By Stan Choe
Wall Street fell again Wednesday, though a rally for Microsoft and some other Big Tech stocks helped to limit the losses.
The S&P 500 dropped 15.64 points, or 0.4%, to 4,055.99. The Dow Jones Industrial Average fell 228.96, or 0.7%, to 33,301.87, while the Nasdaq composite led the market with a gain of 55.19, or 0.5%, to 11,854.35.
Wall Street was coming off its worst day in a month, hurt by concerns about the strength of U.S. banks. The spotlight has been harshest on First Republic Bank, which lost another 29.8% after nearly halving the day before. That's when it gave details about how many customers bolted amid last month's turmoil in the industry.
The worry is that it and other smaller and mid-sized banks could suffer debilitating runs of deposits from customers, similar to the ones that caused last month's failures of Silicon Valley Bank and Signature Bank. Even without more shutdowns, the industry's struggles could cause a pullback in lending by banks that saps the economy.
PacWest Bancorp., another bank that’s been in investors’ spotlight, rose 7.5% after reporting stronger results than expected and saying that its deposits have grown since late March. That may offer optimism that First Republic’s struggles could be specific to itself, rather than a symptom of deeper issues with the system.
Also dropping sharply Wednesday was Enphase Energy, which fell 25.7% despite reporting stronger profit and revenue for the latest quarter than forecast. Analysts pointed to its revenue forecast for the current quarter, which fell short of some expectations.
The majority of companies have been topping expectations so far this reporting season, but the low bar set for them has many investors paying more attention to what CEOs say about upcoming trends than results for the past three months.
Activision Blizzard, meanwhile, tumbled 11.4% after U.K. regulators blocked its takeover by Microsoft on concerns it would hurt competition in the cloud gaming market.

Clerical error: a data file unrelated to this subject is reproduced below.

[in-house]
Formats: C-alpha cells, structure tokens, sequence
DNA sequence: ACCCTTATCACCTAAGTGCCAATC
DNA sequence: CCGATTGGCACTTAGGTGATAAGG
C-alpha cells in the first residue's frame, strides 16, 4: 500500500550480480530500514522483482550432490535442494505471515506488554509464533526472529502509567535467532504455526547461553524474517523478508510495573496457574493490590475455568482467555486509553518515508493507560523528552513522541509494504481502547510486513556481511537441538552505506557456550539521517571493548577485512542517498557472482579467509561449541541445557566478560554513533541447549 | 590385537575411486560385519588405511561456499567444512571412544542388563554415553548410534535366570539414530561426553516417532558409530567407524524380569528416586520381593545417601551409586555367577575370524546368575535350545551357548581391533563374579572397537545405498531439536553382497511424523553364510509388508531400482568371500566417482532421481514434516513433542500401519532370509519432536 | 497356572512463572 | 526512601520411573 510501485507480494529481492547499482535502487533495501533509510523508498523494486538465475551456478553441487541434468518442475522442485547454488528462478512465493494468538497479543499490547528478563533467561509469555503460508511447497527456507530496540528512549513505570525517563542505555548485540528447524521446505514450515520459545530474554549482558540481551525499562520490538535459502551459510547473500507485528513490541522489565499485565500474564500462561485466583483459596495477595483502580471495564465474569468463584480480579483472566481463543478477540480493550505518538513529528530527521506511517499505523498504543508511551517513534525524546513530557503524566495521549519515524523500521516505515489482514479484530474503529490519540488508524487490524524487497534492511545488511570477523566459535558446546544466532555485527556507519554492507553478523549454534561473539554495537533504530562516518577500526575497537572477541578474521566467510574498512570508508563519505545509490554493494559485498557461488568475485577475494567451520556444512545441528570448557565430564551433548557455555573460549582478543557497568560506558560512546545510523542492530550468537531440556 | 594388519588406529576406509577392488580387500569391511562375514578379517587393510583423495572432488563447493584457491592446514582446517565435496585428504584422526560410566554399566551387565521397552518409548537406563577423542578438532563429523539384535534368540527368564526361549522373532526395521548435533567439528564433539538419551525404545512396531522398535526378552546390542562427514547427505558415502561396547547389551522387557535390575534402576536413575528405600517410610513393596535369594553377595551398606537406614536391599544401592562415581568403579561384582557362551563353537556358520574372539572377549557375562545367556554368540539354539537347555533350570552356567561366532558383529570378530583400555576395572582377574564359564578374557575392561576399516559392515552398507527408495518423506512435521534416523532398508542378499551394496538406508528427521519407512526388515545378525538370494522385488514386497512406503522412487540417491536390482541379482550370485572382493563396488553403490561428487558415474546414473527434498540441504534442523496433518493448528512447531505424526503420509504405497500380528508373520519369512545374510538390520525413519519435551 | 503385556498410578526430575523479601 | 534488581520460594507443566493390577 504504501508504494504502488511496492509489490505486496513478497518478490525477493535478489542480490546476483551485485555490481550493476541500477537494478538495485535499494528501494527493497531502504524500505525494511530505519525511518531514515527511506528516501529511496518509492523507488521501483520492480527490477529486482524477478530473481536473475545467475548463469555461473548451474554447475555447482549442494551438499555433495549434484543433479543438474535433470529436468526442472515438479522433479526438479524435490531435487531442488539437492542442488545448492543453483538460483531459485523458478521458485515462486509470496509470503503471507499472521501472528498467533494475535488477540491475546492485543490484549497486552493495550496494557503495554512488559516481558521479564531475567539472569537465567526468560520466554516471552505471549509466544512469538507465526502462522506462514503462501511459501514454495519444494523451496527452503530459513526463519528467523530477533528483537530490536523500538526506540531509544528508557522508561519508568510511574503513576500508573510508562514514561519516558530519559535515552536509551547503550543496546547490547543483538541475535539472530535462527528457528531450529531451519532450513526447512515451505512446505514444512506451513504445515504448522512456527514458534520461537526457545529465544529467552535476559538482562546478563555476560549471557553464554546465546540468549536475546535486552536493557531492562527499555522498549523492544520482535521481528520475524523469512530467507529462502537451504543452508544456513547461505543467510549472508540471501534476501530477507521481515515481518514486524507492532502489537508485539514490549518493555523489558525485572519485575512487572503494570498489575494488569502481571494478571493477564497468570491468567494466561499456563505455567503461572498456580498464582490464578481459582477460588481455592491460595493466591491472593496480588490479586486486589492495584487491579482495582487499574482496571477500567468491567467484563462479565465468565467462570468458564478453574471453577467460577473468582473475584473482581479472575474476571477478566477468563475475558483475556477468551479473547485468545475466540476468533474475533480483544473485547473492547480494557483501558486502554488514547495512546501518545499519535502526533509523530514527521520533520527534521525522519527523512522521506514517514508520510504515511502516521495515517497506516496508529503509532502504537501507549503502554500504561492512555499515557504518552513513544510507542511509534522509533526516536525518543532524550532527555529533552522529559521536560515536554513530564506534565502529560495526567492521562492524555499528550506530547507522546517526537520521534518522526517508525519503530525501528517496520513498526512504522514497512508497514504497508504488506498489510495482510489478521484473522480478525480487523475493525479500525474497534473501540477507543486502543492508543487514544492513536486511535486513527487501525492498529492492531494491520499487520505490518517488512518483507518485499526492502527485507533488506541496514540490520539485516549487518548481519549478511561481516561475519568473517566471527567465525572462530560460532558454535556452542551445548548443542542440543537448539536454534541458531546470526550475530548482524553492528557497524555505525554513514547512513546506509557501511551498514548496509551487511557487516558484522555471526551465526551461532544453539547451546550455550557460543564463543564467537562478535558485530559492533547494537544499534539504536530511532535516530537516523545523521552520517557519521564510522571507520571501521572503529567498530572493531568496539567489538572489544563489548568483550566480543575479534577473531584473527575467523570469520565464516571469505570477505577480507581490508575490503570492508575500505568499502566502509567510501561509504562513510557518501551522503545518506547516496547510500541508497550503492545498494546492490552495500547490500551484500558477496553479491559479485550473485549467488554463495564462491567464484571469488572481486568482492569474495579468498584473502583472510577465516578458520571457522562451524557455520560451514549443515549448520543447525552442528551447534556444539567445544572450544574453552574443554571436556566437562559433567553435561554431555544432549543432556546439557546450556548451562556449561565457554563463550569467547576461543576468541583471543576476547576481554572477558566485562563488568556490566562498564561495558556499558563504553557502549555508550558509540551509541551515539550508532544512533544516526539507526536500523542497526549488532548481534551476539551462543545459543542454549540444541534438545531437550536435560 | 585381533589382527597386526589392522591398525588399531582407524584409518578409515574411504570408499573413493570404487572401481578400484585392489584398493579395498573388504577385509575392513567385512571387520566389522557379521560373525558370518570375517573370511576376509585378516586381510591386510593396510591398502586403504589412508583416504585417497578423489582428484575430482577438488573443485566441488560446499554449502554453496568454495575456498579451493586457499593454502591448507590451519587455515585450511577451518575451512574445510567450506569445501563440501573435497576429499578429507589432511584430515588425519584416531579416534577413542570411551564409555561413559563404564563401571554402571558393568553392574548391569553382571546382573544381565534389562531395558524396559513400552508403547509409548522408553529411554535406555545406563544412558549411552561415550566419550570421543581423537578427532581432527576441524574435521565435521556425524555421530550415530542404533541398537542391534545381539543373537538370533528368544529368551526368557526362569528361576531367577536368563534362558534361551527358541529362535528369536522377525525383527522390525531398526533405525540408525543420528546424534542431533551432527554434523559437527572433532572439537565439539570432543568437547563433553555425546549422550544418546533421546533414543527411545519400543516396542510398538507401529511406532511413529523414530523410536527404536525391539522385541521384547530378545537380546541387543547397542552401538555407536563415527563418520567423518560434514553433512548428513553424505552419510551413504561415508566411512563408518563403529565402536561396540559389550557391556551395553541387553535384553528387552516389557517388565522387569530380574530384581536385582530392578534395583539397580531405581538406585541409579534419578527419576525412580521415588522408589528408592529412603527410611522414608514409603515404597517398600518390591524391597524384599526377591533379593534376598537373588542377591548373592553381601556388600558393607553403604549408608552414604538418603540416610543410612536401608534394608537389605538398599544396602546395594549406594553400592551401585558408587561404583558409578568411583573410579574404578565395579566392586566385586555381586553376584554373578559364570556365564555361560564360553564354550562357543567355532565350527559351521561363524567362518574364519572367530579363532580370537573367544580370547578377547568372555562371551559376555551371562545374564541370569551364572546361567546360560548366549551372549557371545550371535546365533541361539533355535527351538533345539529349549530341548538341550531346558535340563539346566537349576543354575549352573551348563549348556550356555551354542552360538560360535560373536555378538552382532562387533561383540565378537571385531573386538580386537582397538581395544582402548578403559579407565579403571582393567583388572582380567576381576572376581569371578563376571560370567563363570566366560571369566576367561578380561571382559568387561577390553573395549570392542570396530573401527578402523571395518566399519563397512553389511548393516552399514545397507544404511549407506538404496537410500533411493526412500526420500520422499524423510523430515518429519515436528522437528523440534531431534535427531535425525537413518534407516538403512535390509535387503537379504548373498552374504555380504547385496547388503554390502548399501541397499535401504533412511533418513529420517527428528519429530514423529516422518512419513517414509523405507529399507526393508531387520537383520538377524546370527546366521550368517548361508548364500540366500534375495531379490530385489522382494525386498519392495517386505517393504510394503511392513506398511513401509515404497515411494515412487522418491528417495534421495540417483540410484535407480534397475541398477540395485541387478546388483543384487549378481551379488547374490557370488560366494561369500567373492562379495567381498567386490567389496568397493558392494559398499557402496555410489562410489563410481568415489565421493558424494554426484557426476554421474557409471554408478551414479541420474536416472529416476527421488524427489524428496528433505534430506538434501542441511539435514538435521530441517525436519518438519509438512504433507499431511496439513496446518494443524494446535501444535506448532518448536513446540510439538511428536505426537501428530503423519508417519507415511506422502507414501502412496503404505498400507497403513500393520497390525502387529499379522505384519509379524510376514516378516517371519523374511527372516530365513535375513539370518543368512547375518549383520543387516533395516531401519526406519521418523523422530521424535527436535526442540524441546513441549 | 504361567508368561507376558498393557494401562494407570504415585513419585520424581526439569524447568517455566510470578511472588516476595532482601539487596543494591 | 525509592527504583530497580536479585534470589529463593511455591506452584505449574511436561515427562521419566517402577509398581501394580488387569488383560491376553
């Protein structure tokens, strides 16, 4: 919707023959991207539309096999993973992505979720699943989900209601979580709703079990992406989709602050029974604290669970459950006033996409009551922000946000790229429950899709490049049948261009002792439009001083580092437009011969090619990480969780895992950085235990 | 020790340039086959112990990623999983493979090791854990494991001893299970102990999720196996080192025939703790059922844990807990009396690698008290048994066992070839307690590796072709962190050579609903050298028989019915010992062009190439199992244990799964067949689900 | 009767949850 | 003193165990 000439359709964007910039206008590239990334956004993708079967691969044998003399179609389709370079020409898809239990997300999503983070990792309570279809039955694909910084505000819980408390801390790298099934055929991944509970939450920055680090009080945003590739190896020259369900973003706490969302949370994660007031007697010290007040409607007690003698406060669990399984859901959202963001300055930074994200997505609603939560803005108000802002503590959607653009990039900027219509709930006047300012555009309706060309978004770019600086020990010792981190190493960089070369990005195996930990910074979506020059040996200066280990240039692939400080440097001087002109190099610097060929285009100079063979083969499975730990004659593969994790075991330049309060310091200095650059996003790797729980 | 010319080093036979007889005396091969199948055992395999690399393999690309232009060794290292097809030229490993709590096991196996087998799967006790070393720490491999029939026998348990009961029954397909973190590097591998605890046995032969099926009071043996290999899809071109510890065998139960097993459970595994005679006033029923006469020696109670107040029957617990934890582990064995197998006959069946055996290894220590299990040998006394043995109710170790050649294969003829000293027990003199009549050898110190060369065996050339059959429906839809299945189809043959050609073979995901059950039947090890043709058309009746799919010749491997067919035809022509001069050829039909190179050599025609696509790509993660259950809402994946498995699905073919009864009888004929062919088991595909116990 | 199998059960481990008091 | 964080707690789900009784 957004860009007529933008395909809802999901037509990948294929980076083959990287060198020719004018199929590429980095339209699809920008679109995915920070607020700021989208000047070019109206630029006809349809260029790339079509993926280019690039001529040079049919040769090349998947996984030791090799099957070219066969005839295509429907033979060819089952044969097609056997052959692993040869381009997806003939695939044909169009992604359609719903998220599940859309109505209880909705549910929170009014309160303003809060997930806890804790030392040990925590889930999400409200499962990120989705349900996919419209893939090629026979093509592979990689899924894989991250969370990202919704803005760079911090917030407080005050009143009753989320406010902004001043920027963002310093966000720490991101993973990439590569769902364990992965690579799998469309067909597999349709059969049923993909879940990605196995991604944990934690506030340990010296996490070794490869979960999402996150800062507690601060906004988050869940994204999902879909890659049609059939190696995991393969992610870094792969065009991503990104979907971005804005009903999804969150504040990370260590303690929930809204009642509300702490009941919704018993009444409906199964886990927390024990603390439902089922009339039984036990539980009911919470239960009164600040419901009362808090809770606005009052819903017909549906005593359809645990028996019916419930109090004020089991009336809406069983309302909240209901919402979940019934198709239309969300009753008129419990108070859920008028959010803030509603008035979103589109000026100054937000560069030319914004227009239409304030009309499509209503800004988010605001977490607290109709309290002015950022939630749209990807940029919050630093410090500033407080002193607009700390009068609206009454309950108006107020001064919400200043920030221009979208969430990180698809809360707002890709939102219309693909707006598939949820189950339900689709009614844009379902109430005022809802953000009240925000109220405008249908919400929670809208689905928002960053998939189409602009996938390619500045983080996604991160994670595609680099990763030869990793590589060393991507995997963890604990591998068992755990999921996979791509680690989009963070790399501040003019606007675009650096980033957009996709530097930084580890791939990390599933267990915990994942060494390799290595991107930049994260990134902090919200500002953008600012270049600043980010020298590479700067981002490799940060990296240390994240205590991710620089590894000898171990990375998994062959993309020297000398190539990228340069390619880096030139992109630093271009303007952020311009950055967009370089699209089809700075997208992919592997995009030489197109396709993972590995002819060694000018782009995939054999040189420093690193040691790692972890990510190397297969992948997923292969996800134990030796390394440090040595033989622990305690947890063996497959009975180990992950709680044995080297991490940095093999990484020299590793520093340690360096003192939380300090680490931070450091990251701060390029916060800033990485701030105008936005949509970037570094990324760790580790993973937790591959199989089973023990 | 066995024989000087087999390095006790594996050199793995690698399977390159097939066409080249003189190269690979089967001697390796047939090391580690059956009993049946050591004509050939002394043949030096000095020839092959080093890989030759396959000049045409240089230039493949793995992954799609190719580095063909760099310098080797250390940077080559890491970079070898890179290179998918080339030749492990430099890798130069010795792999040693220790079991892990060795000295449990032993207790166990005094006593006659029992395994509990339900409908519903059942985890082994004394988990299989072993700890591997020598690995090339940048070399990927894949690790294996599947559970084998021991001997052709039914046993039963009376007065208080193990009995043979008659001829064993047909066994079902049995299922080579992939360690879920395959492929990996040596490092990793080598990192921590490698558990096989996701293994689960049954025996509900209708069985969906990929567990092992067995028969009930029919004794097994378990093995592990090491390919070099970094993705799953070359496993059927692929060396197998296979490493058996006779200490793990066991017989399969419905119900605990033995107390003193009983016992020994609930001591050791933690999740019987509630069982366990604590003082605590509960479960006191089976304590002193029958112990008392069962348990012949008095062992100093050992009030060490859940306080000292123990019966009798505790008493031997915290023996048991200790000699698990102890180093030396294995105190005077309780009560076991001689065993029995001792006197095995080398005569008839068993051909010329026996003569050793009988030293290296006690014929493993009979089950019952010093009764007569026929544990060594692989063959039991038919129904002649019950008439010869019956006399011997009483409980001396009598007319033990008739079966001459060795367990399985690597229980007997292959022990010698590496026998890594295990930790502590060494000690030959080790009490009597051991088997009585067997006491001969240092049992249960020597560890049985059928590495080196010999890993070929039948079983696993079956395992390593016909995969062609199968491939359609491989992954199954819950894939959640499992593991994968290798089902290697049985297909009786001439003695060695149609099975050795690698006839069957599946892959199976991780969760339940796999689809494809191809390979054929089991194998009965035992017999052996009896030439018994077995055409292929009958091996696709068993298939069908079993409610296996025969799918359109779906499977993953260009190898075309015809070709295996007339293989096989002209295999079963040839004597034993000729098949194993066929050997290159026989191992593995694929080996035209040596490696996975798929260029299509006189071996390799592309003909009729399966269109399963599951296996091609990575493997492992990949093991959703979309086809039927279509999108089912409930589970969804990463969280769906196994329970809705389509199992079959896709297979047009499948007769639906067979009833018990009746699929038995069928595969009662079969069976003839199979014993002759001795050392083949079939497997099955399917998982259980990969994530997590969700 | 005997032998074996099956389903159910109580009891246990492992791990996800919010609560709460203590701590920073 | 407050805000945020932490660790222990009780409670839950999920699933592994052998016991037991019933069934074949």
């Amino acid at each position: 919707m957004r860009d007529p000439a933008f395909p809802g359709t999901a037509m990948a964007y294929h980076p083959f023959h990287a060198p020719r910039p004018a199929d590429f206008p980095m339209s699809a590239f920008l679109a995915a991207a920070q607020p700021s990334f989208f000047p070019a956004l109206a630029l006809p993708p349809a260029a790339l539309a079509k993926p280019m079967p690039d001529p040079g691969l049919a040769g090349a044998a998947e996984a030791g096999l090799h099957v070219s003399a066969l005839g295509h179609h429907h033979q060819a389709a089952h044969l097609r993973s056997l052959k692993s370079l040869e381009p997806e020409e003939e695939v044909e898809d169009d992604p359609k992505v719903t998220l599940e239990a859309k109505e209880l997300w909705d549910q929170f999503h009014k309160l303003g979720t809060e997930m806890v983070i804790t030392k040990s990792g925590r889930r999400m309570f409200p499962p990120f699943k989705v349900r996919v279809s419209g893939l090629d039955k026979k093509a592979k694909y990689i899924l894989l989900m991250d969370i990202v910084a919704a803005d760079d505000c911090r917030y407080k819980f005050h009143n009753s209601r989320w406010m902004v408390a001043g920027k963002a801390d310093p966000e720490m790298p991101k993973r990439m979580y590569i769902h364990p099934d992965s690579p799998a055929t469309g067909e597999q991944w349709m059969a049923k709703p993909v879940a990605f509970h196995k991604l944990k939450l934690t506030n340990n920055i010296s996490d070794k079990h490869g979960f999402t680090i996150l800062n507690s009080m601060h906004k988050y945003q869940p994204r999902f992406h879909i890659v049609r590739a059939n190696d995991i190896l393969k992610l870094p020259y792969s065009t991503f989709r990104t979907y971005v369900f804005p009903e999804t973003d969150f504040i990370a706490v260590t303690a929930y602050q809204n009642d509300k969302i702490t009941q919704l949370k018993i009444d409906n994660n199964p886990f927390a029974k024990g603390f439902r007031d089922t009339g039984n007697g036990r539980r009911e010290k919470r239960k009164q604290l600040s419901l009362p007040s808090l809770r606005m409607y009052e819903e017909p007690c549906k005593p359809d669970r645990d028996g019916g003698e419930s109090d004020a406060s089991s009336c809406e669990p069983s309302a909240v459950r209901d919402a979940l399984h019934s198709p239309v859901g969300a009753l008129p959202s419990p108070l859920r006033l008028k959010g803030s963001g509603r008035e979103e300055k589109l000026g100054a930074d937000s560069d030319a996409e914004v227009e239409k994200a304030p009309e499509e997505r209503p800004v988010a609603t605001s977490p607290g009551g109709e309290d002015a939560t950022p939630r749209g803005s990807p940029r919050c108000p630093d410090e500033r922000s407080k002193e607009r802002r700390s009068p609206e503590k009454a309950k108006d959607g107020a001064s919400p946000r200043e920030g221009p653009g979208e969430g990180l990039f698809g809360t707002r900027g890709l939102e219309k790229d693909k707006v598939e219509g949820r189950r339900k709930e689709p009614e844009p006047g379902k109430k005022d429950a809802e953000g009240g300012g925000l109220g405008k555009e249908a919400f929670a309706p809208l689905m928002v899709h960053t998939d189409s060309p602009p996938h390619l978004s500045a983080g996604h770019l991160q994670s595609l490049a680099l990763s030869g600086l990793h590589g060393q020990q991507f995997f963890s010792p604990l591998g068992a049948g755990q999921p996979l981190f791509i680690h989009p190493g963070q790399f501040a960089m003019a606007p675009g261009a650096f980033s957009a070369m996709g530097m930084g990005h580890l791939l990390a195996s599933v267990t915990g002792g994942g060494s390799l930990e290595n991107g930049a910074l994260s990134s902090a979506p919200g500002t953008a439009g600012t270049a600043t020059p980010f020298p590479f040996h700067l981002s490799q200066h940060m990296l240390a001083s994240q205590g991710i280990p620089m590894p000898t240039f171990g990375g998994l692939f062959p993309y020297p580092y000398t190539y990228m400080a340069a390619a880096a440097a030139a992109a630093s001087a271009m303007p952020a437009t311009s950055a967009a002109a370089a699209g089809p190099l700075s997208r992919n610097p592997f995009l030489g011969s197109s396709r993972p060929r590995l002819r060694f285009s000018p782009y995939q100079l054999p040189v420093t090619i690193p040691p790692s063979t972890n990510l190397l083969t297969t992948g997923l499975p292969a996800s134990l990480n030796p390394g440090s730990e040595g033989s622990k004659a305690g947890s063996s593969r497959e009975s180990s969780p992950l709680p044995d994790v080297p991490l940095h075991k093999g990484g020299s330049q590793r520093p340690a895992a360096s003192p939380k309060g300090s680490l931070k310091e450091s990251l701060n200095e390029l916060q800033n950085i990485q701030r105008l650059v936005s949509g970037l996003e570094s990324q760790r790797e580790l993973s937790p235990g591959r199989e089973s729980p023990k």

BIG TECH BLOOMS
While the majority of stocks fell, gains for Microsoft and other Big Tech companies prevented a sharper slide for the market.
Microsoft rose 7.2% after reporting stronger profit for the first three months of the year than analysts expected. It carries a huge weight on the S&P 500 because it’s the second-largest stock in the index.
Tech stocks have broadly been some of the year’s best performers so far as they’ve laid off workers and made other cost cuts to improve their profitability. Hopes for a coming pause from the Federal Reserve on its barrage of hikes to interest rates have also helped them in particular.
Google’s parent company, Alphabet, also turned a bigger profit than expected. But its stock slipped 0.2% after drifting between gains and losses through the day. It reported its first back-to-back drops in advertising revenue from a year earlier since it became a publicly traded company in 2004.
More Big Tech companies are scheduled to follow with their own reports soon. Facebook’s parent company, Meta Platforms, rose 0.9% ahead of its report. It jumped in afterhours trading after it said it earned more than expected.
WHY CHIPOTLE IS HIGHER
Chipotle Mexican Grill rose 12.9% for the biggest gain in the S&P 500 after reporting stronger profit than expected. It was one of a few companies that raised hopes consumer spending could remain resilient despite a slowing economy. That’s key because it makes up the bulk of the U.S. economy.
Stocks have been mostly listless in recent weeks, as Wall Street struggles with several questions. With few answers imminent, Mark Haefele, UBS Global Wealth Management's chief investment officer, expects stocks to stay stuck in a range.
Not only are investors worried about the possibility of a recession this year, he said stocks also look relatively expensive. That means “the scope for upside appears limited, in our view,” he said.
Scott Wren, senior global market strategist at Wells Fargo Investment Institute, sees the S&P 500 largely remaining within a range of 3,700 to 4,200 this year. It's within the top half of that range, and he said he's not looking to “chase this equity rally.”
THE FED AND RATES
All banks are contending with much higher interest rates, which have flown higher over the past year to tighten the screws on the economy and financial markets.
The Federal Reserve has hiked its key overnight interest rate to its highest level since 2007. It’s trying to rein in high inflation, but its main tool to do so is a notoriously blunt one. High rates slow the entire economy and hurt prices for investments.
That has many investors and economists preparing for a possible recession. Besides the cracks in the banking system, high rates have already slowed the housing, manufacturing and other industries. The job market, meanwhile, remains relatively solid.
A report on Wednesday showed that orders for long-lasting manufactured goods were stronger in March than expected.
In the bond market, the yield on the 10-year Treasury rose to 3.43% from 3.40% late Tuesday. It helps set rates for mortgages and other loans. The two-year Treasury yield, which more closely tracks expectations for the Fed, fell to 3.92% from 3.95% late Tuesday.
AP Business Writers Yuri Kageyama and Matt Ott contributed.